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There will be times when it may be needed to change the way some things are done in the business or home.  Changes to working hours or commission structures, place of work or amendments to some form of benefits. These changes are called unilateral changes and need to be dealt with very carefully.

Any unilateral change that affects the original terms or conditions of employment, if not implemented in a fair manner, could be seen as an unfair labour practice and in some instances constitute a dismissal.

Any working relationship is brought about by an agreement of terms and conditions. Any implementation of changes to the original terms or conditions effectively become new terms or conditions. If the employee has not agreed to these new terms, there is effectively no working agreement. An employment contract constitutes an agreement between two people, and the one party to the agreement cannot change the terms of that agreement without the consent of the other party. To do so would place the party making the change in breach of contract. This in turn leads to unhappy staff, possible strikes and without doubt a visit to the CCMA.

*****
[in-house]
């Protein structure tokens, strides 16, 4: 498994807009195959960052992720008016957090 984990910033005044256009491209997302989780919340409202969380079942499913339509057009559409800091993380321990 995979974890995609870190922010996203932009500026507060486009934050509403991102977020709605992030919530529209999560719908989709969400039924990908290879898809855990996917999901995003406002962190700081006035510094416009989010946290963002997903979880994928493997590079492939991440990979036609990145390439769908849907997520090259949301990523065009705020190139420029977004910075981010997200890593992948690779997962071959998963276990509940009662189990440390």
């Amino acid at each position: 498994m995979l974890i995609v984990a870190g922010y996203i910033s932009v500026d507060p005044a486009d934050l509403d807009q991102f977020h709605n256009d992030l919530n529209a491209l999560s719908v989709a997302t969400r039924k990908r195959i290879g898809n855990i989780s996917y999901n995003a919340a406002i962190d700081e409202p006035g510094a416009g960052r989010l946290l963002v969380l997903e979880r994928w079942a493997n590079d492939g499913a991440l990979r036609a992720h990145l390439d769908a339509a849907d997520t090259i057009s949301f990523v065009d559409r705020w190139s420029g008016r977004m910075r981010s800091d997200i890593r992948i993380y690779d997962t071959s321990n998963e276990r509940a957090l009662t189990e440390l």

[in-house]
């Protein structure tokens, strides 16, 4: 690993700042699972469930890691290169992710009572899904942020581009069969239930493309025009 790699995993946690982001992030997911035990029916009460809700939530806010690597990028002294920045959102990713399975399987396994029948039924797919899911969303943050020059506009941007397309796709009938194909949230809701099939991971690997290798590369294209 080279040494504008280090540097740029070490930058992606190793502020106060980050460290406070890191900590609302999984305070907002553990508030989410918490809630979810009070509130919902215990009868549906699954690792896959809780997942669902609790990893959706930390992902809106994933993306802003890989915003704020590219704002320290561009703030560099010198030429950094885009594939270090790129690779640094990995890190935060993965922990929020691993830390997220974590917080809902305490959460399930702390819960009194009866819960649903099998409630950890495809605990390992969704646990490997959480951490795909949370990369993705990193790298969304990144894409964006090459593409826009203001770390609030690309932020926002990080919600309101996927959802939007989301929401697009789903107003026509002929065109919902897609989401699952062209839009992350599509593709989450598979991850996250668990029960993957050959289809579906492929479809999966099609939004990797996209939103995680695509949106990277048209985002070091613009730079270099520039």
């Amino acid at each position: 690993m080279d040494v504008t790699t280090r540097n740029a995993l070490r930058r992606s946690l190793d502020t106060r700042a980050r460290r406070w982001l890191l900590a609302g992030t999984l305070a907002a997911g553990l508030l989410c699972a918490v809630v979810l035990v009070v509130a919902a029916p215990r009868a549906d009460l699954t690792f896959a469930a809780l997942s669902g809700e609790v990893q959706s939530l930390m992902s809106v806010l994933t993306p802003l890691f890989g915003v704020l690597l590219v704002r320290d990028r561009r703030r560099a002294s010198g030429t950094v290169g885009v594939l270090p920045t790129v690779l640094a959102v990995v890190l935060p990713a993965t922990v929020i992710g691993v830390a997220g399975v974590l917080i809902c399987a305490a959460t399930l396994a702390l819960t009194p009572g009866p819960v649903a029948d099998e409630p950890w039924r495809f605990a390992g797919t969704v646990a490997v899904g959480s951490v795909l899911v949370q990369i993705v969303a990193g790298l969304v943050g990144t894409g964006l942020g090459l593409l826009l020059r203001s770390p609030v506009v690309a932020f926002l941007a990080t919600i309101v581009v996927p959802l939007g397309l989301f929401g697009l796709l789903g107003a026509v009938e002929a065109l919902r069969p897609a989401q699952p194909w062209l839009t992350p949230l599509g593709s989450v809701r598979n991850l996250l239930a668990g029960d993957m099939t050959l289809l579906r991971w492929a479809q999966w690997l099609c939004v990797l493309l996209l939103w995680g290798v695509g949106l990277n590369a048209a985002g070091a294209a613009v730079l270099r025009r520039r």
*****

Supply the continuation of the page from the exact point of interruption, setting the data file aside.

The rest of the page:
The bottom line here is consult. If you need to make changes, start a consultation process and outline the reasons the changes are needed to your employee’s. Hear them out and take their concerns into consideration.  The law balances very strongly in the employee’s favor in this so tread lightly when making unilateral changes. This is not saying your staff can refuse any change. If a fair consultation process has been done and the changes are fair and operationally justified, you are within in your rights to make changes. Should you encounter problems or refusals, there are processes to address these. As a last resort and in some cases, retrenchments could be implemented but before it gets to this, think the process through first. A proper consultation process in most cases smooths the way for both parties to reach agreement on any new terms or conditions. As with all these guides, this is only an overview and each case should be dealt with on its own merits. If you are not sure, rather contact us for guidance.